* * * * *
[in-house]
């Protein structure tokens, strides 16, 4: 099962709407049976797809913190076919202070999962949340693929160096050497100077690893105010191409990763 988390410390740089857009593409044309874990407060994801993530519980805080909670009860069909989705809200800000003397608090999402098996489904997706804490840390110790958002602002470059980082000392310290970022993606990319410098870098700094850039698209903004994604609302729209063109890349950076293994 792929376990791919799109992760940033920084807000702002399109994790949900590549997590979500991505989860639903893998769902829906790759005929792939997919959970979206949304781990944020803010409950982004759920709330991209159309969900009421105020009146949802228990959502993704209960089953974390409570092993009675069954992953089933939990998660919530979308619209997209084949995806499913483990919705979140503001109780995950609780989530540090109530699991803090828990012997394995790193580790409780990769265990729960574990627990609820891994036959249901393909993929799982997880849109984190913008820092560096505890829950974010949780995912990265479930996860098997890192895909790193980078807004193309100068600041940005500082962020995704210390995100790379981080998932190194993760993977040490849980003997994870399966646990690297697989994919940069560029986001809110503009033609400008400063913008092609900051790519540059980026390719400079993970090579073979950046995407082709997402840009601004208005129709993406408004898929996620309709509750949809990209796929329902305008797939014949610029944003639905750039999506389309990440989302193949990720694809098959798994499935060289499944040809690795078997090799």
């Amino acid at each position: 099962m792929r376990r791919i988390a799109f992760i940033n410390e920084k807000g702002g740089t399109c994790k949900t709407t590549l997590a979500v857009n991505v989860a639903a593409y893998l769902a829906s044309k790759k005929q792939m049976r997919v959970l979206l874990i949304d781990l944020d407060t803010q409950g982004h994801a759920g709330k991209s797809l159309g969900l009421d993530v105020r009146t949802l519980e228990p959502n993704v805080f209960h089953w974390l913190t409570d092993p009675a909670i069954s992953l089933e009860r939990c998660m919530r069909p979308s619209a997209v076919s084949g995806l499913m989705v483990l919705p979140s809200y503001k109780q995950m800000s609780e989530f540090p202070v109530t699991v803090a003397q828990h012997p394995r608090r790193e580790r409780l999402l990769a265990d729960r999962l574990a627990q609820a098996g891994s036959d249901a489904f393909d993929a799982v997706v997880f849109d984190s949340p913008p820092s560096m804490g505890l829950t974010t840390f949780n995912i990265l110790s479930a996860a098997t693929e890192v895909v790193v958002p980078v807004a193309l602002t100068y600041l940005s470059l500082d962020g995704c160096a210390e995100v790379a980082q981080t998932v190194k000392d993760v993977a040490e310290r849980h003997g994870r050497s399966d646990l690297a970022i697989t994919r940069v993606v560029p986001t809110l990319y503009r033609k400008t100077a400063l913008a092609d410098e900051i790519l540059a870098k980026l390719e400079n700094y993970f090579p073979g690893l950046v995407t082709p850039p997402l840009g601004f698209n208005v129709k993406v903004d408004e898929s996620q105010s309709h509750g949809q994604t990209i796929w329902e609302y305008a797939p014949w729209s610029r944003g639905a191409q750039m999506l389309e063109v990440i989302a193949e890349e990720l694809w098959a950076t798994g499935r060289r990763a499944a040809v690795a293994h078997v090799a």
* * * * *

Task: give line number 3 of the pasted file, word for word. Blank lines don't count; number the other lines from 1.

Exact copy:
């Amino acid at each position: 099962m792929r376990r791919i988390a799109f992760i940033n410390e920084k807000g702002g740089t399109c994790k949900t709407t590549l997590a979500v857009n991505v989860a639903a593409y893998l769902a829906s044309k790759k005929q792939m049976r997919v959970l979206l874990i949304d781990l944020d407060t803010q409950g982004h994801a759920g709330k991209s797809l159309g969900l009421d993530v105020r009146t949802l519980e228990p959502n993704v805080f209960h089953w974390l913190t409570d092993p009675a909670i069954s992953l089933e009860r939990c998660m919530r069909p979308s619209a997209v076919s084949g995806l499913m989705v483990l919705p979140s809200y503001k109780q995950m800000s609780e989530f540090p202070v109530t699991v803090a003397q828990h012997p394995r608090r790193e580790r409780l999402l990769a265990d729960r999962l574990a627990q609820a098996g891994s036959d249901a489904f393909d993929a799982v997706v997880f849109d984190s949340p913008p820092s560096m804490g505890l829950t974010t840390f949780n995912i990265l110790s479930a996860a098997t693929e890192v895909v790193v958002p980078v807004a193309l602002t100068y600041l940005s470059l500082d962020g995704c160096a210390e995100v790379a980082q981080t998932v190194k000392d993760v993977a040490e310290r849980h003997g994870r050497s399966d646990l690297a970022i697989t994919r940069v993606v560029p986001t809110l990319y503009r033609k400008t100077a400063l913008a092609d410098e900051i790519l540059a870098k980026l390719e400079n700094y993970f090579p073979g690893l950046v995407t082709p850039p997402l840009g601004f698209n208005v129709k993406v903004d408004e898929s996620q105010s309709h509750g949809q994604t990209i796929w329902e609302y305008a797939p014949w729209s610029r944003g639905a191409q750039m999506l389309e063109v990440i989302a193949e890349e990720l694809w098959a950076t798994g499935r060289r990763a499944a040809v690795a293994h078997v090799a």